Some of the comments made to my recent post of "Beyond Evidence to Proof" noted the fact that this issue has "been raised many times in the genealogical community." That is likely very true, since I have written on the subject several times myself. I think the issue of defining genealogical proof is related, but not the same, as many other disciplines. Analogies to law and science may be helpful, but historical proof is always open ended as I previously noted and as confirmed by several comments.
I suggest we may want to move on beyond the rather confining concepts of evidence and proof to a more expansive view of genealogy. When we focus on evidence we are looking at specific facts relating to specific events or circumstances. The issue of proof arises most commonly in the context of trying to establish relationships such as parentage. Gathering evidence and establishing the proof of a given conjecture or hypothesis is substance of the day-to-day activity of a research genealogist. Perhaps this focus often ignores the larger historical context. Maybe the current emphasis on the "stories and photographs" is a reaction to this perceived narrow interpretation of human history.
For example, in addressing a multitude of "brick wall" situations where the researchers claim that they have spent years looking for an individual, I often find that the researchers know little or nothing about the local, regional or national history surrounding their family. Because their particular individual ancestor or ancestral family is not well known or famous, they ignore the context of their family's lives and continue to look for evidence of a specific event to prove or extend a relationship to previous generations.
I ran into this issue again this week. I had a patron at the Mesa FamilySearch Library approach me after a class and ask for help in finding an ancestor she stated she had been researching for years. I asked the standard questions about who, when and where and was told a now very familiar response: the ancestor was born in Kentucky in about 1760 to 1780. Just once, I would like to talk to someone who had done even five minutes of reading history before spending years looking for evidence in Kentucky. Just for the record, Kentucky became a state on 1 June 1792 and was never a territory. Until that time, it was part of the state of Virginia. This is what I mean when I suggest going beyond evidence and proof.
Now, you might argue that the fact of statehood for Kentucky is just another piece of evidence and very material evidence but I very, very regularly ask about state and county boundaries in my classes and it is rare that any of the researchers in the classes are aware of the resources for finding changes in state and county boundaries. I find almost no one who has checked to see whether or not a particular location cited for an ancestor was correct at the time of the events they are researching. Names of ancestors can change. Dates can be approximate. But locations are fixed on the surface of the earth. What is not fixed is where the genealogically related records from any given location may have been created and stored. Hence the need to understand and research the local, state (province, district etc.) and national history of any locality. I cannot tell you how many times I have asked the simple question of when was such and such county organized and received a blank stare and no response from a researcher. In addition, I frequently mention the need to read a local, county or state history, only to have the person look through the book summarily and dismiss it because their ancestor's name does not appear in the index.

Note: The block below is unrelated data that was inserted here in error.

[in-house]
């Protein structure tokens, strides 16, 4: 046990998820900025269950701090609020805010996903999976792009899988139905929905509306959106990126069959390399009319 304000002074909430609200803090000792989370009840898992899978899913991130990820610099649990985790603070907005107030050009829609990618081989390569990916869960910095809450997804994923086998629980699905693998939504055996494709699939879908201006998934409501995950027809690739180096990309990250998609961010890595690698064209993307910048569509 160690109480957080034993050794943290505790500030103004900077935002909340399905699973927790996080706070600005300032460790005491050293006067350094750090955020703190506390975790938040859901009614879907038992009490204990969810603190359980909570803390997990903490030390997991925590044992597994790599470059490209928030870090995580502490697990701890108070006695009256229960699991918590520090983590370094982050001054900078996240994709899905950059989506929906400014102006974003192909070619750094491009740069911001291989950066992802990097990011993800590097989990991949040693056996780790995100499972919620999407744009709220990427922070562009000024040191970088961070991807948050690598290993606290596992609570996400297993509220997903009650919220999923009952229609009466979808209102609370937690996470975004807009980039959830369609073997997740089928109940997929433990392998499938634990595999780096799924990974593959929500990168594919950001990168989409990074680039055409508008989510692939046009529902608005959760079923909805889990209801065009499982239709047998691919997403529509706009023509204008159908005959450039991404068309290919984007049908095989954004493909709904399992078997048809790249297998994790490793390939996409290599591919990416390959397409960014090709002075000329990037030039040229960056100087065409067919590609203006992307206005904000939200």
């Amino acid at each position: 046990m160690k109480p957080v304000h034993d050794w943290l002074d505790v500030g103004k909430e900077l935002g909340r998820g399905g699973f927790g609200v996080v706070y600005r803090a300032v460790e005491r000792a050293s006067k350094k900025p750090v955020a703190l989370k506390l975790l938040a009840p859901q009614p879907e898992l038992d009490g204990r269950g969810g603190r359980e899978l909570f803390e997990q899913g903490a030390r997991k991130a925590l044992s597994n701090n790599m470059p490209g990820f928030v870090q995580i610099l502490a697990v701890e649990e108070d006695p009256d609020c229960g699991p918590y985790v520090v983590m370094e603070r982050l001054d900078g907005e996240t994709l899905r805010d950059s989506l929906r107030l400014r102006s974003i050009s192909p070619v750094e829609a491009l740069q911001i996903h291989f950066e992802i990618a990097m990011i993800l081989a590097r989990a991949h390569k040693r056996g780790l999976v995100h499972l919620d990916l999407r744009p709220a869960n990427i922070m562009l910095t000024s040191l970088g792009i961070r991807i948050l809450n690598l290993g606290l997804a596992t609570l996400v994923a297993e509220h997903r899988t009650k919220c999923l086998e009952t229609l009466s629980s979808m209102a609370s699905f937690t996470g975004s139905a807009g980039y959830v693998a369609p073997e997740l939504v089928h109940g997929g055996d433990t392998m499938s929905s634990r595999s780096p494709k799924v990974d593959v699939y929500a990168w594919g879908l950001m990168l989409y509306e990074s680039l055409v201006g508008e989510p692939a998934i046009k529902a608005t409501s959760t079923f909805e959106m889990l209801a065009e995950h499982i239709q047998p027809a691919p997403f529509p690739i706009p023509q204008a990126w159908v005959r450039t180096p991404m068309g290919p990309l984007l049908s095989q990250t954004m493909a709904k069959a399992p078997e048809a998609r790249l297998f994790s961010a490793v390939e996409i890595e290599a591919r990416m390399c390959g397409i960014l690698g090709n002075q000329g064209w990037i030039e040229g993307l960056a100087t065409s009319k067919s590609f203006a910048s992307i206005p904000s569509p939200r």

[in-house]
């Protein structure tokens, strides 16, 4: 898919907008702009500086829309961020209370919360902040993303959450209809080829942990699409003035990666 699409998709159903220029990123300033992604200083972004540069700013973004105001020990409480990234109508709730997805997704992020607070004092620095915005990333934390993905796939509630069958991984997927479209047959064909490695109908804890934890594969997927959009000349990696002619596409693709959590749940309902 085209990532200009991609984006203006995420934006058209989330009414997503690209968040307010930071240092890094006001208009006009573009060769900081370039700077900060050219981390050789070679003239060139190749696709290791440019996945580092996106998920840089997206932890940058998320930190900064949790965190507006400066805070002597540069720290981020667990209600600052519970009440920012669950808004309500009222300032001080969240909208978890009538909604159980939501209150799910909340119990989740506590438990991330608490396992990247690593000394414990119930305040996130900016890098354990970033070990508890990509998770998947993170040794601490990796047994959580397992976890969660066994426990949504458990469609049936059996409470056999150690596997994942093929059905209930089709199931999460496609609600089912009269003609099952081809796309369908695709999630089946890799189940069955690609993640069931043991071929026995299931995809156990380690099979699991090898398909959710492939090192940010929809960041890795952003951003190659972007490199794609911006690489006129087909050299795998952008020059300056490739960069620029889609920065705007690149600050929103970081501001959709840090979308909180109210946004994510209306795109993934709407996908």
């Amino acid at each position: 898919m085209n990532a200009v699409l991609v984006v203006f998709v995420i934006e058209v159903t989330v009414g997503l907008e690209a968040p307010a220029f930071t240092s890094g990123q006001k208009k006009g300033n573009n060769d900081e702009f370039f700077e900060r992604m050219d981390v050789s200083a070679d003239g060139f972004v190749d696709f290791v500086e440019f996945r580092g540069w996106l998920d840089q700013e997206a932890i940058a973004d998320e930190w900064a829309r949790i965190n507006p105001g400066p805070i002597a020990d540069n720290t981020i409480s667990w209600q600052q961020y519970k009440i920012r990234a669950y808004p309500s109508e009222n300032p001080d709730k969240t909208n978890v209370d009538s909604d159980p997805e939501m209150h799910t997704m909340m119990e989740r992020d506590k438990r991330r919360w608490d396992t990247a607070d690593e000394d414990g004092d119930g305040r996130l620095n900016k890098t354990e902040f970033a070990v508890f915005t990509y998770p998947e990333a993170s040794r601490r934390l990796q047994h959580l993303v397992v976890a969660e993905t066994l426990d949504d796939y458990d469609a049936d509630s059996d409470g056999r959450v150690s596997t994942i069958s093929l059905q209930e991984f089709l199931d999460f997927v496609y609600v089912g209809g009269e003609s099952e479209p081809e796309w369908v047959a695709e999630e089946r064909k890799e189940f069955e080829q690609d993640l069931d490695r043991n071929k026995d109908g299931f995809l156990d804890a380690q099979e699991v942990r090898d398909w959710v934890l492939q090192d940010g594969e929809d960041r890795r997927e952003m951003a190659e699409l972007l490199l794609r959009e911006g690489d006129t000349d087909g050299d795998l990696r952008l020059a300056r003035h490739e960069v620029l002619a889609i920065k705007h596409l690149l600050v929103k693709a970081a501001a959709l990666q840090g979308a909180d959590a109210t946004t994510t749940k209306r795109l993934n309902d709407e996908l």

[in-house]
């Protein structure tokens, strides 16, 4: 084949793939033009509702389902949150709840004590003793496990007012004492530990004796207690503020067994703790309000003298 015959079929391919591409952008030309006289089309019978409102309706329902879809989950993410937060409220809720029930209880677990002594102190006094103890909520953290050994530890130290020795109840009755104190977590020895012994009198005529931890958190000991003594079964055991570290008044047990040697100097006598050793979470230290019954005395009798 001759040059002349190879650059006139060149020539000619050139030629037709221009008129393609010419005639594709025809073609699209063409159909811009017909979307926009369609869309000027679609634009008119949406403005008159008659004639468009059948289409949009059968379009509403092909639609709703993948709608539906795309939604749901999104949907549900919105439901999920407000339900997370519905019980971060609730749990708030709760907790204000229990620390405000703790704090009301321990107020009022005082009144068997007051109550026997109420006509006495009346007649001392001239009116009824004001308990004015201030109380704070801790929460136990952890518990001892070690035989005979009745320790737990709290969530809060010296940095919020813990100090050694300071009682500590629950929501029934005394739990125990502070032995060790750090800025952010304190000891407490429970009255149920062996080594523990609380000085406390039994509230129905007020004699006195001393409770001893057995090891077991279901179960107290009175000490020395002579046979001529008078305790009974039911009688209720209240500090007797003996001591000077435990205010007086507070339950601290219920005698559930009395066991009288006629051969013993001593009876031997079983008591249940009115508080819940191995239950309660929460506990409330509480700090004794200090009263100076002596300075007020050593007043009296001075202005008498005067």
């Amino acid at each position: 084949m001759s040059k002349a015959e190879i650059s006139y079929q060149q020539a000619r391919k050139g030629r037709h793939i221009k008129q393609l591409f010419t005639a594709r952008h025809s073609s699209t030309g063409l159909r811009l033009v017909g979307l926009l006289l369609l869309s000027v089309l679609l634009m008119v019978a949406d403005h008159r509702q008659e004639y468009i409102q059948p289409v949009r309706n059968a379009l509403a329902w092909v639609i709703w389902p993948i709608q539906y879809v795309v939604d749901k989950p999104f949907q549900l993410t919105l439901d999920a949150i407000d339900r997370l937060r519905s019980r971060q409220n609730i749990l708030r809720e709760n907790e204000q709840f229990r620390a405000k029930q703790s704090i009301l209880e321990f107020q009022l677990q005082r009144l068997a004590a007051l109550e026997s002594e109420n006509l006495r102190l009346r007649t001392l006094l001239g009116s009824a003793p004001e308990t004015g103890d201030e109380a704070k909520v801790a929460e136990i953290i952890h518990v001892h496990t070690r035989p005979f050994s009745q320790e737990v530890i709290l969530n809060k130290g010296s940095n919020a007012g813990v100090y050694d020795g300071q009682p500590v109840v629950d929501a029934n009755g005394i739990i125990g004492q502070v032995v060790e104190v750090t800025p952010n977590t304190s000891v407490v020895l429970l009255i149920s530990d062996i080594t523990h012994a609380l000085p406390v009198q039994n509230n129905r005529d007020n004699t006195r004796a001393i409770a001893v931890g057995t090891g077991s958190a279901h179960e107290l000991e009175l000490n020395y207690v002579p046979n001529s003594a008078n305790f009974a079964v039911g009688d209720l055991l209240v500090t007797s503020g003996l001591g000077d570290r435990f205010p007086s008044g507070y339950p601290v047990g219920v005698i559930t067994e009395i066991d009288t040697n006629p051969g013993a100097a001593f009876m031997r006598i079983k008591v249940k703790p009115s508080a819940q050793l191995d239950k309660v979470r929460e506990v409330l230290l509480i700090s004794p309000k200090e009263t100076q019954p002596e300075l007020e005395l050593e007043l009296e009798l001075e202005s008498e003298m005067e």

Returning to the case of Kentucky, most of what is now the state of Kentucky was in Fincastle county Virginia or, at least, the extension of that county. By 1776, the eastern counties of Virginia were fairly well established along their current boundaries, but the western counties were largely defined by rivers and mountains. If someone recorded their birthplace as Kentucky, before statehood, what did that really mean? Just for fun, go look at and study the Newberry Atlas of Historical County Boundaries for more specific information.
Genealogy cannot be divorced from history, but you would think it was a separate pursuit if you had my experience in talking to and teaching aspiring researchers. Ask yourself if you have ever thought; why am I reading this history book when I should be looking for my ancestors?